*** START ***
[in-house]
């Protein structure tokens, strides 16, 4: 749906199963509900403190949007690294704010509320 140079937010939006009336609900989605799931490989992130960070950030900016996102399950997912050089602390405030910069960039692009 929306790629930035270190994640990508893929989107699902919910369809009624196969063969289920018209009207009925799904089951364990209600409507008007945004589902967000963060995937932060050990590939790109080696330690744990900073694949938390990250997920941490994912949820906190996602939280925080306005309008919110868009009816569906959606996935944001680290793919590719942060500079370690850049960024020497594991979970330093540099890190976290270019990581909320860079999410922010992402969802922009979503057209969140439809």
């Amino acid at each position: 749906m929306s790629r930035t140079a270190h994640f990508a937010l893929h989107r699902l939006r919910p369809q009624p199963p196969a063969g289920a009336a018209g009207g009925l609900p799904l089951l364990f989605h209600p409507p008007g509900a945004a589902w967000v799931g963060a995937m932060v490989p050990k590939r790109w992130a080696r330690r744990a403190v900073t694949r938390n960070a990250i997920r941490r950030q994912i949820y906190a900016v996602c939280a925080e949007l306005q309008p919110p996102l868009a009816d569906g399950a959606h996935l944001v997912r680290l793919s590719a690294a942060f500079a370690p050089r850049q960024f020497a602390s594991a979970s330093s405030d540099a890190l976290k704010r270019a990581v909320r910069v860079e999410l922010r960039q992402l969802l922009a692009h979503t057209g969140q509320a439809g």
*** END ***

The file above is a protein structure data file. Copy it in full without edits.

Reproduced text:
[in-house]
């Protein structure tokens, strides 16, 4: 749906199963509900403190949007690294704010509320 140079937010939006009336609900989605799931490989992130960070950030900016996102399950997912050089602390405030910069960039692009 929306790629930035270190994640990508893929989107699902919910369809009624196969063969289920018209009207009925799904089951364990209600409507008007945004589902967000963060995937932060050990590939790109080696330690744990900073694949938390990250997920941490994912949820906190996602939280925080306005309008919110868009009816569906959606996935944001680290793919590719942060500079370690850049960024020497594991979970330093540099890190976290270019990581909320860079999410922010992402969802922009979503057209969140439809």
């Amino acid at each position: 749906m929306s790629r930035t140079a270190h994640f990508a937010l893929h989107r699902l939006r919910p369809q009624p199963p196969a063969g289920a009336a018209g009207g009925l609900p799904l089951l364990f989605h209600p409507p008007g509900a945004a589902w967000v799931g963060a995937m932060v490989p050990k590939r790109w992130a080696r330690r744990a403190v900073t694949r938390n960070a990250i997920r941490r950030q994912i949820y906190a900016v996602c939280a925080e949007l306005q309008p919110p996102l868009a009816d569906g399950a959606h996935l944001v997912r680290l793919s590719a690294a942060f500079a370690p050089r850049q960024f020497a602390s594991a979970s330093s405030d540099a890190l976290k704010r270019a990581v909320r910069v860079e999410l922010r960039q992402l969802l922009a692009h979503t057209g969140q509320a439809g």